12 December 2005

What's Good for the Goose...

While it was never my intention, I see that more than one post in this blog has been critical of women in one way or another. The thing is that what could loosely be called "gender issues" has been on my mind a lot lately; I'm not entirely sure why...but regardless of the why I want to set the record straight.
 
As I think about these issues, my most serious criticisms are directed at men, despite how previous entries might seem. In truth, many of my reflections on women are framed as I look at the manifold ways in which we men have failed our wives, our sisters, our daughters. What's more, in the last year or so I've had more than one opportunity to work with 'men's groups' as I see a movement inside the church where men are waking up to how badly we've botched things - usually through inaction. No small part of this rests on an evolving picture of what a genuine Christian male should be, what he should look like and how he should act. I've been trying to write this post now for about two weeks but find that I have so much to say that it gets unreadable. So instead, I'll focus this post on one thing - responsibility.

Gender roles are real.

Deeply real in fact. God-given even. As I say that I'm well aware of the hackles that kind of statement can raise. All the images of chest-beating, sloppy-joe eating "Men's Men" and the litany of evils that kind of man has foisted on the world through an abuse of power. But the fact that power can be misused is no excuse for neglecting to use it all. I'm talking about an honest look at what God says about men (and women) as well as what experience shows me. And I'm soundly convinced that it's no trivial detail that I am a male and not a female. That distinction is meaningful on many, many levels. Being a man, more particularly a husband (even more so for a father) includes a set of non-negotiable duties and responsibilities that we have mostly abandoned for the sake of avoiding conflict - all to the great harm of ourselves and our female counterparts.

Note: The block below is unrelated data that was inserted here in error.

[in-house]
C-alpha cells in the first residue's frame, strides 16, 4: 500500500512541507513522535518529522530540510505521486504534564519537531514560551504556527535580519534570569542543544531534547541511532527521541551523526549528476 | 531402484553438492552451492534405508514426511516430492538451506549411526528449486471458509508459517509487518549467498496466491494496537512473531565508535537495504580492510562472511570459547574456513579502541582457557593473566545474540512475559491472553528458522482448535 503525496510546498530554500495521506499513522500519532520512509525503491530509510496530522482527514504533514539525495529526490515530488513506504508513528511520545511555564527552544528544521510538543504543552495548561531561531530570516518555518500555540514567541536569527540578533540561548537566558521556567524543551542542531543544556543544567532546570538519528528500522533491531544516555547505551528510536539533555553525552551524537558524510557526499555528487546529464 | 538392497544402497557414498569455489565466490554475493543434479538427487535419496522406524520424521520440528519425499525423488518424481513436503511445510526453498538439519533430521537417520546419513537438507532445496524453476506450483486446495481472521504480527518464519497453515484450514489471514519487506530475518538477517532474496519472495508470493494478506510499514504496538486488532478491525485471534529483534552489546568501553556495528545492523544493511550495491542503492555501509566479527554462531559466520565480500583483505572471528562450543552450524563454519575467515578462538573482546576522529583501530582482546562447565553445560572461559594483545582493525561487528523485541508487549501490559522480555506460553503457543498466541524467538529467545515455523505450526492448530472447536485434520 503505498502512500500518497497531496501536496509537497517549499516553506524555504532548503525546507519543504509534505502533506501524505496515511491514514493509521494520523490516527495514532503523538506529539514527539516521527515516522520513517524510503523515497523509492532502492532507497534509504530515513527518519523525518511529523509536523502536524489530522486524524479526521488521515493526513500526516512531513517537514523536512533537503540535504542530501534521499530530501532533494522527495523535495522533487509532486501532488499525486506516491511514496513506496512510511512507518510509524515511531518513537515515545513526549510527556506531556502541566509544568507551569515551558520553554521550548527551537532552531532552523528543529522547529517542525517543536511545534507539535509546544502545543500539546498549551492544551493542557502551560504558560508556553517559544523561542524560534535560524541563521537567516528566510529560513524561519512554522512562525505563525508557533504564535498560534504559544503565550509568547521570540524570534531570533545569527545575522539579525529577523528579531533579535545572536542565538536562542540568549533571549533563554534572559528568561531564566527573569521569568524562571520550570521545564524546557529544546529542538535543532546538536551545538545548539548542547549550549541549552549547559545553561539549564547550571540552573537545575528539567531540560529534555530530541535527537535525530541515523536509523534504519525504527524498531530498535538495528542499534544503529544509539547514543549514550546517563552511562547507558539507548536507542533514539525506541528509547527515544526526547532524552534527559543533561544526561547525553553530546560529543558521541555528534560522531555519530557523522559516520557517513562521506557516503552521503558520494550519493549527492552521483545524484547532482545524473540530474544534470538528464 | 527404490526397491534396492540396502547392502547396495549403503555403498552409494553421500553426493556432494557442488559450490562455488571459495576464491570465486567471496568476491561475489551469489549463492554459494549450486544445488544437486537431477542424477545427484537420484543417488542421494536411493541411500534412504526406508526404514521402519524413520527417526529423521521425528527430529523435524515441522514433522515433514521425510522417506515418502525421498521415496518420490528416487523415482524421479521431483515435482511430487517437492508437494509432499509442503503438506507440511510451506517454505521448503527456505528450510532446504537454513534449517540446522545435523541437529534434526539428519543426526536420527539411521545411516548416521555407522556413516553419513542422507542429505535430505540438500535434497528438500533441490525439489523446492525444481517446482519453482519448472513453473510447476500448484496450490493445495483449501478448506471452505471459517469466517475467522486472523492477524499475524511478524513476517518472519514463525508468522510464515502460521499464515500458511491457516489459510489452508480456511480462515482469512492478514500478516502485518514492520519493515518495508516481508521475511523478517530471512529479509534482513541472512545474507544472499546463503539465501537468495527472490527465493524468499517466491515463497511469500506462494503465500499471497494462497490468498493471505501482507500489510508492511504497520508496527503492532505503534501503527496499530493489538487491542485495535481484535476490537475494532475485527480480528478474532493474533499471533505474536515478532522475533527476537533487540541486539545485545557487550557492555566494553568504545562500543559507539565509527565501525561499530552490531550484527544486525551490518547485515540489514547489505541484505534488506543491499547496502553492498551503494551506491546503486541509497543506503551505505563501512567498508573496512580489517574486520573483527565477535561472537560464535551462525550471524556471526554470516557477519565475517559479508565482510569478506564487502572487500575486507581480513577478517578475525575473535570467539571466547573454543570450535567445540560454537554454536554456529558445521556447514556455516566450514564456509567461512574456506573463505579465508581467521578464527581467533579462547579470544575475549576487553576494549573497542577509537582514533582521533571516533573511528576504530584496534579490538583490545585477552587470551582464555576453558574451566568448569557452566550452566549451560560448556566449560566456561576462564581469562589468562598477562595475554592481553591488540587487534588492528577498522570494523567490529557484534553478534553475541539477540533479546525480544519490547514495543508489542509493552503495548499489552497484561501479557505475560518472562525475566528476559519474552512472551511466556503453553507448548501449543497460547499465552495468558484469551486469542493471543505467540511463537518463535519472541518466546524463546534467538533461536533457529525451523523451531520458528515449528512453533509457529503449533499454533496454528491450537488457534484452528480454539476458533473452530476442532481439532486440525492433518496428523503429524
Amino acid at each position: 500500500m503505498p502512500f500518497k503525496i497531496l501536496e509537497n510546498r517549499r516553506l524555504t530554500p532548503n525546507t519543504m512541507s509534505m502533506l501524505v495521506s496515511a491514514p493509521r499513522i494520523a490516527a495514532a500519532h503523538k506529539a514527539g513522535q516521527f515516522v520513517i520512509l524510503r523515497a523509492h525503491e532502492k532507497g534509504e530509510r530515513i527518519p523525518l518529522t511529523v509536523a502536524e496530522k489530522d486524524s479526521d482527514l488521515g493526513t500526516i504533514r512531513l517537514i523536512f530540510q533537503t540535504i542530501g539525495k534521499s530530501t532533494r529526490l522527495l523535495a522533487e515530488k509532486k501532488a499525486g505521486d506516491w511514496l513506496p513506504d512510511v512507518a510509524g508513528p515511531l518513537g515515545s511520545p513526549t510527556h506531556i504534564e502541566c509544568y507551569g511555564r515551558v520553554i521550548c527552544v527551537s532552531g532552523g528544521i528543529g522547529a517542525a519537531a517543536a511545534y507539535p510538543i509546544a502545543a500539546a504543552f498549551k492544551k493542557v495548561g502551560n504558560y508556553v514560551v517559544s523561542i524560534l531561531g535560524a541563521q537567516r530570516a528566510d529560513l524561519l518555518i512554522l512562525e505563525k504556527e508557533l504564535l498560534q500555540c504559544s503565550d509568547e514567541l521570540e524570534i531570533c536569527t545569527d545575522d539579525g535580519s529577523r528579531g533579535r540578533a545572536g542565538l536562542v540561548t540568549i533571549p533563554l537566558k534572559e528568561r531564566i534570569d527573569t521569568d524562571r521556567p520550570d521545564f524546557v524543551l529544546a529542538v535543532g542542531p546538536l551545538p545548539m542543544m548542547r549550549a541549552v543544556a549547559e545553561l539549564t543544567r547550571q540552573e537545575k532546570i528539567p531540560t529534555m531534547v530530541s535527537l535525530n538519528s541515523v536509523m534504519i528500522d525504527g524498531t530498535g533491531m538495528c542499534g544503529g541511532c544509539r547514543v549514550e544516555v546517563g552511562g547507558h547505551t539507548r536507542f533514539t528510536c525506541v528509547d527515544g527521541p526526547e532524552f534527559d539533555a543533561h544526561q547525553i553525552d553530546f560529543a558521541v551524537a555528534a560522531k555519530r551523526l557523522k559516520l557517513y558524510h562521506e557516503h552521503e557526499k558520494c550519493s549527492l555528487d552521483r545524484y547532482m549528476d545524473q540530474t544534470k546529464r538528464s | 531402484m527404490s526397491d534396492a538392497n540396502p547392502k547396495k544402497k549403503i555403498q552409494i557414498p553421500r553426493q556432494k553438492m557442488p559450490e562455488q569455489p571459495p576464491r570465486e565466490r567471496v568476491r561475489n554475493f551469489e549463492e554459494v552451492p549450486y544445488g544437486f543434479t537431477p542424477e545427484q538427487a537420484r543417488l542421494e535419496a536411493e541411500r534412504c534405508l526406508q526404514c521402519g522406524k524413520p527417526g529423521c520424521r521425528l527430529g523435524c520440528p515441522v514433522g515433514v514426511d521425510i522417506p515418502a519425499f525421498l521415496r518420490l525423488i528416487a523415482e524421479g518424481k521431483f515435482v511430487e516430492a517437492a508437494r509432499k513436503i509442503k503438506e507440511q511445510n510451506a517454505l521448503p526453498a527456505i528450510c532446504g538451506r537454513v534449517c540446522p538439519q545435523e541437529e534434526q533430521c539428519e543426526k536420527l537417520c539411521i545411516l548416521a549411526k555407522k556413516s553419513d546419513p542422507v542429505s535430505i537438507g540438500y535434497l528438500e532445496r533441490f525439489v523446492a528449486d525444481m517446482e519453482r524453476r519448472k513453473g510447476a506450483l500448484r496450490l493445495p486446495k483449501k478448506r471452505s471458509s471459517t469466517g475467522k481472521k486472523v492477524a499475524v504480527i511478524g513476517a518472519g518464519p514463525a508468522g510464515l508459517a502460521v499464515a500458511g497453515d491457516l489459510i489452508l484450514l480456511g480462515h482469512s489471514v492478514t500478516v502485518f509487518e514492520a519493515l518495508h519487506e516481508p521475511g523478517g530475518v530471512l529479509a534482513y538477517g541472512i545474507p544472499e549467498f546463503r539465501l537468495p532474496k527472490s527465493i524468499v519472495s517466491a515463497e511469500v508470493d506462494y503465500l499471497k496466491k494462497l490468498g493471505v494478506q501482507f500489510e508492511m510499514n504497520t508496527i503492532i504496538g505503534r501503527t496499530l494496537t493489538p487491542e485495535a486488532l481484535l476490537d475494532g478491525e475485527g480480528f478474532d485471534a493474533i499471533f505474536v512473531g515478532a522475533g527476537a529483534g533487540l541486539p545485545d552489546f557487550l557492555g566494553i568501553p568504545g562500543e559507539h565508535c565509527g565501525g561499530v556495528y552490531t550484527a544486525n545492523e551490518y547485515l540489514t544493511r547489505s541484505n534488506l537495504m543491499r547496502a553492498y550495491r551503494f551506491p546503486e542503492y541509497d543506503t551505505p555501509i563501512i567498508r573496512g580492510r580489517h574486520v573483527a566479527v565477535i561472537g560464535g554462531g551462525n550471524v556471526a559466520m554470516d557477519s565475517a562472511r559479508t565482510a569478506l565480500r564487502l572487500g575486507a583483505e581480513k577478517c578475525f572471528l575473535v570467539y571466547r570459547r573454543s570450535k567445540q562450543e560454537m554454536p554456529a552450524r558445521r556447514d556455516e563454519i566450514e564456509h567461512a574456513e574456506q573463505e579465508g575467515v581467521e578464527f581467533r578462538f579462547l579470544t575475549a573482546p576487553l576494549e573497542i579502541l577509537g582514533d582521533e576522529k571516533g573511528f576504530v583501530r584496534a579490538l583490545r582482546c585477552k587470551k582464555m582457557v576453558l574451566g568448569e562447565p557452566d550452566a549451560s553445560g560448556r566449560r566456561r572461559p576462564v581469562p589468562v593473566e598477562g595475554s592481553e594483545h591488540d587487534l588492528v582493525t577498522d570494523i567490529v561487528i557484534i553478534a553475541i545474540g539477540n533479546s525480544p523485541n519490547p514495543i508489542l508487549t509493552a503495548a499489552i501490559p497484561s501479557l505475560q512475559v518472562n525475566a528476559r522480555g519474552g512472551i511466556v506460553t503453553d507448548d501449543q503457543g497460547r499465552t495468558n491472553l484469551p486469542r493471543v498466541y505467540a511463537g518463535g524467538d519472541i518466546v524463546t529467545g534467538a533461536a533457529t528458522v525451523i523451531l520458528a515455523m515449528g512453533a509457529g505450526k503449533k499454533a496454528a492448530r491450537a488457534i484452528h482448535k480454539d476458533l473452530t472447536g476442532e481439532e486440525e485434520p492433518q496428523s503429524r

We have let them down when they needed us most.

In the garden, Eve was sold a lie as Adam stood silent (Eve took the fruit, and gave some to Adam who was with her...). "Do this and you can be like God." was the pitch, which sounds pretty good. More recently, women were sold a far less interesting lie, "Do this and you can be like men." and for the most part we stood by again.

Guys - specifically Christian guys - it's become pretty "in" these days to say that a man is the head of his household (as if this were some fascinating new discovery), but what does that mean to you? Do you realize that according to God you are the head of your household whether you like it or not. You are leading your family whether you intend to or not, whether your wife is making all the decisions or not, whether you're any good at it or not. The role is granted not by merit, not by vote and not by committee. But solely by the fact that you are assigned those duties upon uttering “I do.”